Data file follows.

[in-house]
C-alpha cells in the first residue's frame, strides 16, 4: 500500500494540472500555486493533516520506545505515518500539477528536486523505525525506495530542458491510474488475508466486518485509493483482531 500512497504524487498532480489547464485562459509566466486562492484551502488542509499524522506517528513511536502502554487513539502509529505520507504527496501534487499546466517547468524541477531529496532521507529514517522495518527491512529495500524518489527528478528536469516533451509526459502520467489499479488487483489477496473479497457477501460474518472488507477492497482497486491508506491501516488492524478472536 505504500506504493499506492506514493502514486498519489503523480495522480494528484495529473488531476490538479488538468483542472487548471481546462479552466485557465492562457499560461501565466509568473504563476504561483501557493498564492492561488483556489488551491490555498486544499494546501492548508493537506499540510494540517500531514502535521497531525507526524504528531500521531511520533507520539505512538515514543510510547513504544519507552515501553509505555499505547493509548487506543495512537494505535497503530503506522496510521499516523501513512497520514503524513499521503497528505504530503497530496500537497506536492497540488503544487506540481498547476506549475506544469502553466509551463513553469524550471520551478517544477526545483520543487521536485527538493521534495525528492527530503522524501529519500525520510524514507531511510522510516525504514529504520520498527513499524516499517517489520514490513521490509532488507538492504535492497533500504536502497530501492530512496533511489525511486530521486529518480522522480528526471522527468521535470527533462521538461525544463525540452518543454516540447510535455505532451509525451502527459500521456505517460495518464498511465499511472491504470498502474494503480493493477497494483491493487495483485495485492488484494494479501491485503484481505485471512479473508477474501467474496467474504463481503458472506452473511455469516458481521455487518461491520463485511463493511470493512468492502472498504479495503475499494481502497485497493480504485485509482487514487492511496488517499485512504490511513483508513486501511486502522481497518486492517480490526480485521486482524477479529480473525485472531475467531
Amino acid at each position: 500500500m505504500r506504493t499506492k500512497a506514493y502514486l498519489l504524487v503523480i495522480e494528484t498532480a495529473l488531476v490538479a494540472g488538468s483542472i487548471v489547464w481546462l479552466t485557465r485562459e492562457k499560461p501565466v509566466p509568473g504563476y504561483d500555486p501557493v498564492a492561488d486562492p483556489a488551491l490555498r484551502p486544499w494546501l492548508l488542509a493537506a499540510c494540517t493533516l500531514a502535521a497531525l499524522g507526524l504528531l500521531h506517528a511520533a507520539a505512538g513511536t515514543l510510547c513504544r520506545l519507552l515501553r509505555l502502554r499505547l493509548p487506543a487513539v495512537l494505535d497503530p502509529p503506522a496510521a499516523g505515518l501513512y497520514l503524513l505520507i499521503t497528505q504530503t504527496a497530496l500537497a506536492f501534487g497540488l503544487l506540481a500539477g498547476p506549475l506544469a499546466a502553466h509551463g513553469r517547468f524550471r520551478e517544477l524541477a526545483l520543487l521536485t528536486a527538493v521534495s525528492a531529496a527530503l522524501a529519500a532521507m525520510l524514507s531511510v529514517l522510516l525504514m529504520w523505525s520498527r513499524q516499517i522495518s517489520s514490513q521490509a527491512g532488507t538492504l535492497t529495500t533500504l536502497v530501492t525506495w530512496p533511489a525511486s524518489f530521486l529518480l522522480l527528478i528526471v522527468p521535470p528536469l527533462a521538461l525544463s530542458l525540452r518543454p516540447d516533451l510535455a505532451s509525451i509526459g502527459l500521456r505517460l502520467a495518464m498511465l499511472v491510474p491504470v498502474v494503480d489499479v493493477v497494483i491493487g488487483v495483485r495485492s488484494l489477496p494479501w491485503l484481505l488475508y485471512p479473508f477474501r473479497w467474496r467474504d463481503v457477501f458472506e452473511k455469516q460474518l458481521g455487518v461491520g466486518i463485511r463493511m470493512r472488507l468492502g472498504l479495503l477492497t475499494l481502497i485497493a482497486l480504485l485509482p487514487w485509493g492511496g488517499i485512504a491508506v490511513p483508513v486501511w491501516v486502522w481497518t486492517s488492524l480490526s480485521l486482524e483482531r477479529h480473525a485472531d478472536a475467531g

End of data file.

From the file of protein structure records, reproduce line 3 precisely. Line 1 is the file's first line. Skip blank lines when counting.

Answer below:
Amino acid at each position: 500500500m505504500r506504493t499506492k500512497a506514493y502514486l498519489l504524487v503523480i495522480e494528484t498532480a495529473l488531476v490538479a494540472g488538468s483542472i487548471v489547464w481546462l479552466t485557465r485562459e492562457k499560461p501565466v509566466p509568473g504563476y504561483d500555486p501557493v498564492a492561488d486562492p483556489a488551491l490555498r484551502p486544499w494546501l492548508l488542509a493537506a499540510c494540517t493533516l500531514a502535521a497531525l499524522g507526524l504528531l500521531h506517528a511520533a507520539a505512538g513511536t515514543l510510547c513504544r520506545l519507552l515501553r509505555l502502554r499505547l493509548p487506543a487513539v495512537l494505535d497503530p502509529p503506522a496510521a499516523g505515518l501513512y497520514l503524513l505520507i499521503t497528505q504530503t504527496a497530496l500537497a506536492f501534487g497540488l503544487l506540481a500539477g498547476p506549475l506544469a499546466a502553466h509551463g513553469r517547468f524550471r520551478e517544477l524541477a526545483l520543487l521536485t528536486a527538493v521534495s525528492a531529496a527530503l522524501a529519500a532521507m525520510l524514507s531511510v529514517l522510516l525504514m529504520w523505525s520498527r513499524q516499517i522495518s517489520s514490513q521490509a527491512g532488507t538492504l535492497t529495500t533500504l536502497v530501492t525506495w530512496p533511489a525511486s524518489f530521486l529518480l522522480l527528478i528526471v522527468p521535470p528536469l527533462a521538461l525544463s530542458l525540452r518543454p516540447d516533451l510535455a505532451s509525451i509526459g502527459l500521456r505517460l502520467a495518464m498511465l499511472v491510474p491504470v498502474v494503480d489499479v493493477v497494483i491493487g488487483v495483485r495485492s488484494l489477496p494479501w491485503l484481505l488475508y485471512p479473508f477474501r473479497w467474496r467474504d463481503v457477501f458472506e452473511k455469516q460474518l458481521g455487518v461491520g466486518i463485511r463493511m470493512r472488507l468492502g472498504l479495503l477492497t475499494l481502497i485497493a482497486l480504485l485509482p487514487w485509493g492511496g488517499i485512504a491508506v490511513p483508513v486501511w491501516v486502522w481497518t486492517s488492524l480490526s480485521l486482524e483482531r477479529h480473525a485472531d478472536a475467531g